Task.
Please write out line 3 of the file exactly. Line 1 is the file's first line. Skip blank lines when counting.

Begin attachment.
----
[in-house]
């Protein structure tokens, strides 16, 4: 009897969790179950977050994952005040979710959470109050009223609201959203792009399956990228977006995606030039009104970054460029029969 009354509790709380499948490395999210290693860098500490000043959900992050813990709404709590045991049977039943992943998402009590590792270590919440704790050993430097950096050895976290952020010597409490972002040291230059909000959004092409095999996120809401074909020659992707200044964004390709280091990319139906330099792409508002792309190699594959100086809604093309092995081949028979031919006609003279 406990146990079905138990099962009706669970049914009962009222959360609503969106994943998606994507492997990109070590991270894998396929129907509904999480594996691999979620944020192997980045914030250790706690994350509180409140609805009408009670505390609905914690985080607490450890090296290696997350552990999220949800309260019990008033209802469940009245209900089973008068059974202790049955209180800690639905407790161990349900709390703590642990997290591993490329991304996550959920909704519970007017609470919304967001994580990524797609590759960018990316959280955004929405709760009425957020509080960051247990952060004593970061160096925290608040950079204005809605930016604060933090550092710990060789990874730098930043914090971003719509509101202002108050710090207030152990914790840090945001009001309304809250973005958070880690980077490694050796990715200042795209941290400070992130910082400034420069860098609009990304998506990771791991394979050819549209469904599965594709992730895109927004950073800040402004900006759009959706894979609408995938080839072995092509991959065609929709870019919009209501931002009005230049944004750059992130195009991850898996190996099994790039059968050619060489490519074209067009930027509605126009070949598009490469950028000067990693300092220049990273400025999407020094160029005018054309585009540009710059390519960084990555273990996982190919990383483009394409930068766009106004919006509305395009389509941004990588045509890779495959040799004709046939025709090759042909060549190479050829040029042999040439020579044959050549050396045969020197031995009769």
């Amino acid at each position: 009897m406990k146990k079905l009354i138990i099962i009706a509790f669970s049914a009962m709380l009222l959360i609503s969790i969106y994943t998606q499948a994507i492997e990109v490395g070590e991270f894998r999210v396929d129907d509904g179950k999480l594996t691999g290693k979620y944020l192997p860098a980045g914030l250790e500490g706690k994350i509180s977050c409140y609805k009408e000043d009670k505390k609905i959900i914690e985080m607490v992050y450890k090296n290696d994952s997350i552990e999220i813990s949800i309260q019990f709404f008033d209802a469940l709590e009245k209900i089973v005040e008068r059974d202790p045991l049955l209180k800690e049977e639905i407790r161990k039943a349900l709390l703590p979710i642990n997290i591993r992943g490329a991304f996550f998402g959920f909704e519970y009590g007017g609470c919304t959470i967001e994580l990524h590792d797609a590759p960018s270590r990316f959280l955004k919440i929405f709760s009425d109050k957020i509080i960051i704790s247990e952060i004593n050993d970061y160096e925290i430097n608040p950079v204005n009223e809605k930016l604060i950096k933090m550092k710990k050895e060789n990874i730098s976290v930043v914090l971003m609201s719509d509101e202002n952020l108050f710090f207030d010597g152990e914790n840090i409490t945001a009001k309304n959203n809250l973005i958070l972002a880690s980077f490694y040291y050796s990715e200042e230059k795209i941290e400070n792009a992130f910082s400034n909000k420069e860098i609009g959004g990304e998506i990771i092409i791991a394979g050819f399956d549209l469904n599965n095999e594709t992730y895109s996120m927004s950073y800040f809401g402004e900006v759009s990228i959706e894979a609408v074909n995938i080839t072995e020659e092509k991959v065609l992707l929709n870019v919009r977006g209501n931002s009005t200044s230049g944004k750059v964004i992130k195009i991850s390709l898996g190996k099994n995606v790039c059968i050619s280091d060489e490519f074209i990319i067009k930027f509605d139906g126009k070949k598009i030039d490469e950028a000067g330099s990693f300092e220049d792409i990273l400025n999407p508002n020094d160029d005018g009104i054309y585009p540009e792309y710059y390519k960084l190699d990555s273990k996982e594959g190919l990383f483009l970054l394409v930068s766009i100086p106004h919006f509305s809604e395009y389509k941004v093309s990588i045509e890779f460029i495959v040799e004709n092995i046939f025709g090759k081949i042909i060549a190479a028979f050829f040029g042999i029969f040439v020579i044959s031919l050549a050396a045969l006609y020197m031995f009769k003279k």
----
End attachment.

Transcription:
């Amino acid at each position: 009897m406990k146990k079905l009354i138990i099962i009706a509790f669970s049914a009962m709380l009222l959360i609503s969790i969106y994943t998606q499948a994507i492997e990109v490395g070590e991270f894998r999210v396929d129907d509904g179950k999480l594996t691999g290693k979620y944020l192997p860098a980045g914030l250790e500490g706690k994350i509180s977050c409140y609805k009408e000043d009670k505390k609905i959900i914690e985080m607490v992050y450890k090296n290696d994952s997350i552990e999220i813990s949800i309260q019990f709404f008033d209802a469940l709590e009245k209900i089973v005040e008068r059974d202790p045991l049955l209180k800690e049977e639905i407790r161990k039943a349900l709390l703590p979710i642990n997290i591993r992943g490329a991304f996550f998402g959920f909704e519970y009590g007017g609470c919304t959470i967001e994580l990524h590792d797609a590759p960018s270590r990316f959280l955004k919440i929405f709760s009425d109050k957020i509080i960051i704790s247990e952060i004593n050993d970061y160096e925290i430097n608040p950079v204005n009223e809605k930016l604060i950096k933090m550092k710990k050895e060789n990874i730098s976290v930043v914090l971003m609201s719509d509101e202002n952020l108050f710090f207030d010597g152990e914790n840090i409490t945001a009001k309304n959203n809250l973005i958070l972002a880690s980077f490694y040291y050796s990715e200042e230059k795209i941290e400070n792009a992130f910082s400034n909000k420069e860098i609009g959004g990304e998506i990771i092409i791991a394979g050819f399956d549209l469904n599965n095999e594709t992730y895109s996120m927004s950073y800040f809401g402004e900006v759009s990228i959706e894979a609408v074909n995938i080839t072995e020659e092509k991959v065609l992707l929709n870019v919009r977006g209501n931002s009005t200044s230049g944004k750059v964004i992130k195009i991850s390709l898996g190996k099994n995606v790039c059968i050619s280091d060489e490519f074209i990319i067009k930027f509605d139906g126009k070949k598009i030039d490469e950028a000067g330099s990693f300092e220049d792409i990273l400025n999407p508002n020094d160029d005018g009104i054309y585009p540009e792309y710059y390519k960084l190699d990555s273990k996982e594959g190919l990383f483009l970054l394409v930068s766009i100086p106004h919006f509305s809604e395009y389509k941004v093309s990588i045509e890779f460029i495959v040799e004709n092995i046939f025709g090759k081949i042909i060549a190479a028979f050829f040029g042999i029969f040439v020579i044959s031919l050549a050396a045969l006609y020197m031995f009769k003279k």